Letter to the Editor -cd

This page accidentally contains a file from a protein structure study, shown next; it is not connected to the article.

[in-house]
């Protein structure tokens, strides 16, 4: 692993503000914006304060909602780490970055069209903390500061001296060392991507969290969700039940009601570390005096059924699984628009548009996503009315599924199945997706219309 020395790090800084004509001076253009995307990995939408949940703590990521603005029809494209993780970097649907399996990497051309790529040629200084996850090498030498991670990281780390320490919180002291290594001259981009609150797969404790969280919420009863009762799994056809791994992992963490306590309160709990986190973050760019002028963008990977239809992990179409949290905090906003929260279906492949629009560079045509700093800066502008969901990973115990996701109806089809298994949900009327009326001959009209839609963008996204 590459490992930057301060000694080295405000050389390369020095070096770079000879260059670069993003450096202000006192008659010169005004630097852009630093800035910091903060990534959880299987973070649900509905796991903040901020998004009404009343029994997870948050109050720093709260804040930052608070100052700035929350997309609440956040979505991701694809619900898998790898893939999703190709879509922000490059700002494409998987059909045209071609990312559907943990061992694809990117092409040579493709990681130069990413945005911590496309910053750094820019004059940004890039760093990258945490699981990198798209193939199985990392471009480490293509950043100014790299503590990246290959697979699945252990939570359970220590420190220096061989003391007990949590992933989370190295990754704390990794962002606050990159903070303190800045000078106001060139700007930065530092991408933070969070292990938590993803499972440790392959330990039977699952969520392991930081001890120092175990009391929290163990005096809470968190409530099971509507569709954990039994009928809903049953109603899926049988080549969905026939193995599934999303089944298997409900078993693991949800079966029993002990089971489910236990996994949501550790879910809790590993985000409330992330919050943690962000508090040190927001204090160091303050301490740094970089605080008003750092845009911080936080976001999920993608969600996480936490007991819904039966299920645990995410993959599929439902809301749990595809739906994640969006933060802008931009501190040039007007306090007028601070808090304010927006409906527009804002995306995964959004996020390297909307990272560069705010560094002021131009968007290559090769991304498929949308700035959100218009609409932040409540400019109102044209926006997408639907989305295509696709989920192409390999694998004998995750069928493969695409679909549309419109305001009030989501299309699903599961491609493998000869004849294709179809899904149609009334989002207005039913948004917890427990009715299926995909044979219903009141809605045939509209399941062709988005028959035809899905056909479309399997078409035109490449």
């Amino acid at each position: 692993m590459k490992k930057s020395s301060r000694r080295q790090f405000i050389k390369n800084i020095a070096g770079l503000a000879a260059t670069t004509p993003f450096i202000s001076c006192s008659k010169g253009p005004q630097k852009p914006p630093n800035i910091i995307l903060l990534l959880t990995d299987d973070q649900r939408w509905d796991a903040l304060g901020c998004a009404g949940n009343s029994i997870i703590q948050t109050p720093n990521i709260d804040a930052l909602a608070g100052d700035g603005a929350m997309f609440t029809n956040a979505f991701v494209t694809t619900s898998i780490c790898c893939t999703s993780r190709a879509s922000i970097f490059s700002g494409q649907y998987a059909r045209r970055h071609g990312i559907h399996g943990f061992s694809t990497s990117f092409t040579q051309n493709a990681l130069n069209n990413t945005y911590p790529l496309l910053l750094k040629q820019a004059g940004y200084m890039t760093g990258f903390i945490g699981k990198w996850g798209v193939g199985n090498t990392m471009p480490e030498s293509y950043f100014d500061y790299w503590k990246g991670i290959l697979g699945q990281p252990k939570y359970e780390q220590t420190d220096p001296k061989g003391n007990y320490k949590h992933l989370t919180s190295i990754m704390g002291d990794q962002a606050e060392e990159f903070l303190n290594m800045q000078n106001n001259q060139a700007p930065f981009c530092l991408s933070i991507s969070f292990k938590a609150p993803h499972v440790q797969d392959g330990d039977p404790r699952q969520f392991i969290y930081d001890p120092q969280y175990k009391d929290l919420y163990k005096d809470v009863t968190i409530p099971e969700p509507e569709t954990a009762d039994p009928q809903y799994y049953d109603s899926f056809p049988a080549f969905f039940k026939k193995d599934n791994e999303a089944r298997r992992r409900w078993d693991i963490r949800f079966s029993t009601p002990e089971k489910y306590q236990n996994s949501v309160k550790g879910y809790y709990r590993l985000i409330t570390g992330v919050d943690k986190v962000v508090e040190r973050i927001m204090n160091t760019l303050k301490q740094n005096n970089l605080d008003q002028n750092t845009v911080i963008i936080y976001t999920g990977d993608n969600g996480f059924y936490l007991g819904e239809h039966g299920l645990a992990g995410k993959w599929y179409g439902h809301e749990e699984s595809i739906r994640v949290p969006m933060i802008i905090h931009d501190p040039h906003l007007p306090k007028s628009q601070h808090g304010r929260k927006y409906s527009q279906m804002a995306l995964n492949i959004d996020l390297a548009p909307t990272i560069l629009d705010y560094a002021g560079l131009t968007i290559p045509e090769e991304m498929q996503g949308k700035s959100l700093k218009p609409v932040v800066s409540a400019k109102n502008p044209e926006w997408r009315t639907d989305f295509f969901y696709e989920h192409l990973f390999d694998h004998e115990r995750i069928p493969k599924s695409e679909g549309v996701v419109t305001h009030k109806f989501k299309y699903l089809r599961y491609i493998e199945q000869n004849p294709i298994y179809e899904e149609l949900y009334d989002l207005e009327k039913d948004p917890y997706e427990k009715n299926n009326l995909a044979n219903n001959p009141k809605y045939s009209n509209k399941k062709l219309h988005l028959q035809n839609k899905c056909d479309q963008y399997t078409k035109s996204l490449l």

Regarding Professor Robert C. Bailey’s presentation during the Bioethics Lectures Series April 23, this statement attributed to him cannot go unchallenged: “Through observational studies, it was concluded that male circumcision protects against HIV acquisition.” This is just not true, yet the media are gobbling it up. As published in “Future HIV Therapy” this month, my coauthors and I point out that the African studies were conducted in atypically sanitary clinics with highly skilled operators and cannot be extrapolated to the general population. The studies have been criticized for their poor science including: the men were paid to be circumcised, received free condoms and extensive education, and the studies were halted after only 21 to 24 month periods. During the course of these studies, 77 fewer circumcised than uncircumcised males contracted HIV, however, the circumcised group needed to refrain from sex to recoup from surgery, and they were receiving extensive monitoring and counseling about sexual behavior. Also, hundreds of study participants were lost to follow-up. There is not enough evidence to conclude circumcision would offer any real long- term benefit in the HIV battle. Even if circumcision did reduce the risk of HIV infections, condoms and safe-sex practices are still far more effective. If an individual is engaging in high-risk behavior, he and his partner are at risk, regardless of whether he is circumcised or not. Promoting circumcision to prevent HIV will drain millions, possibly billions, of dollars away from more effective strategies, and cause tens of thousands of infections and other surgical complications, further straining an already overwhelmed healthcare system and undermining the current ABC (abstinence, be faithful, and use condoms) campaigns by creating a false sense of immunity and increasing risk-taking behaviors. African males are already lining up to be circumcised, believing that they will no longer need to wear condoms, and this is a serious concern. John W Travis, MD, MPH